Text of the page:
top of page

Team Jess

I would like to take this opportunity to welcome you and your family to Wild Wonders!


My name is Jess Walker, a graduate of the Diploma Level 3 program in Early Childhood Education at Lethbridge College, and a certified Forest School Practitioner accredited by the Child and Nature Alliance of Canada and Forest School Canada. With a track record spanning 11 years, I proudly operate a fully licensed nature play program through the Boys and Girls Club Cochrane.

Wild Wonders is more than just a profession to me; it's a way of life. My true passion lies in the transformative experience of introducing children to the wilderness and witnessing the magnetic connection that forms between them and the natural world. I find immense joy in observing their wide-eyed wonder, heightened senses, and open minds as they embark on adventures.

My foundation in Early Childhood Education has provided me with the knowledge to build upon a holistic approach to teaching and learning. I firmly believe in the uniqueness of each child and their need for the freedom to explore and develop their identity. I am committed to being their steadfast supporter, guiding them, and learning alongside them, every step of the way.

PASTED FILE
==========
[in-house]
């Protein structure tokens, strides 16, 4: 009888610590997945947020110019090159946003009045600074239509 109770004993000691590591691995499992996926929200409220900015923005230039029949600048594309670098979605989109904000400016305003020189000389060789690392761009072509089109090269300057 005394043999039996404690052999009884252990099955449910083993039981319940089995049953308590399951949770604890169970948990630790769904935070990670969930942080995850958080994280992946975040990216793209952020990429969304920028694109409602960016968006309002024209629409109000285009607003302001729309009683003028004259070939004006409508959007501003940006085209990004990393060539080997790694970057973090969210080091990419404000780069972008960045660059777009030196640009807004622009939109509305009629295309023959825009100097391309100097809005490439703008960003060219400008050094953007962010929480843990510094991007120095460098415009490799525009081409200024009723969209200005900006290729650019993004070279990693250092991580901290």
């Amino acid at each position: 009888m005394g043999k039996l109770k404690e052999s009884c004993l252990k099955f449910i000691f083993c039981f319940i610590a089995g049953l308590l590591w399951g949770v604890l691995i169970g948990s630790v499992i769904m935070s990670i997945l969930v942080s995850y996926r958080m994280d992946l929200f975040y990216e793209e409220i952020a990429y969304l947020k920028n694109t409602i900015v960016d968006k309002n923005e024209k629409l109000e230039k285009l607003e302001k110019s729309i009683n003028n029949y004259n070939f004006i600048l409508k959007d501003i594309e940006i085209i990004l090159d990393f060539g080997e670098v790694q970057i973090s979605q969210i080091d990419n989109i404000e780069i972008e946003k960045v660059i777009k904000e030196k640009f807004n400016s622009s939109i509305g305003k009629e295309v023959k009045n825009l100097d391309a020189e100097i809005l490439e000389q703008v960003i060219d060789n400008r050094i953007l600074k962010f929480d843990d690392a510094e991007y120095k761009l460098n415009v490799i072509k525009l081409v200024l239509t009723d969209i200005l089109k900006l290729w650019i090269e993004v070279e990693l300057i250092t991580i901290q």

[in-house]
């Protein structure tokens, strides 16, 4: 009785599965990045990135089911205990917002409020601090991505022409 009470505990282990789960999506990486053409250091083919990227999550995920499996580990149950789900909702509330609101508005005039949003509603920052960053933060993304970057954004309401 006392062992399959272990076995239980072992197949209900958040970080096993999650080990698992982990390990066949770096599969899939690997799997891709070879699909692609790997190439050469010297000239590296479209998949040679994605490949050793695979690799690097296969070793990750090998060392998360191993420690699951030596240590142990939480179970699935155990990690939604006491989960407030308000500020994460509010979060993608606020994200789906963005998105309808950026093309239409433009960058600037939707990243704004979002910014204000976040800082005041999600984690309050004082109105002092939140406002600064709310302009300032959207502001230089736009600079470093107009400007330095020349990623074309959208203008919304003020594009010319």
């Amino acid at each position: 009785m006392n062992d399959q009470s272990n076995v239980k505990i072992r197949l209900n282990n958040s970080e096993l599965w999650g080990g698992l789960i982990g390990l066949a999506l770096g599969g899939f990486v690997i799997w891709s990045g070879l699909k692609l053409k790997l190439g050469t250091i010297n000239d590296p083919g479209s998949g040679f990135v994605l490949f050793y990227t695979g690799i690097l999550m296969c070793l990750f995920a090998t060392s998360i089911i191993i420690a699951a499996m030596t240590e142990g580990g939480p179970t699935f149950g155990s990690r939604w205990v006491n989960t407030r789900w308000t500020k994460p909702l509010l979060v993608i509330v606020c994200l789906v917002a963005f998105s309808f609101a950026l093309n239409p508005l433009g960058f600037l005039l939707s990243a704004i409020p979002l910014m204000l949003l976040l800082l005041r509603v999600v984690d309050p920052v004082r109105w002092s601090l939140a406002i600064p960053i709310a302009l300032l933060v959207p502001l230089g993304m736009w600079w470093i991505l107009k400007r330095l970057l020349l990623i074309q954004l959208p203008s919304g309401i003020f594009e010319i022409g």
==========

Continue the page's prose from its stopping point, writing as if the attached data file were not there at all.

My ultimate goal for every child in my care is to foster holistic development encompassing social, physical, intellectual, creative, and emotional aspects within a nature-play-based environment. This ensures they possess a solid foundation as they transition into formal schooling and embark on their individual life journeys.

My commitment to professional growth is unwavering. I constantly seek out the latest information related to early childhood development to ensure that my program evolves alongside my own growth and adheres to best practices. Influenced by educational philosophies such as Reggio Emilia, Magda Gerber, and Maria Montessori, I strive to provide the highest quality of education and care for the children entrusted to me.



Nature Play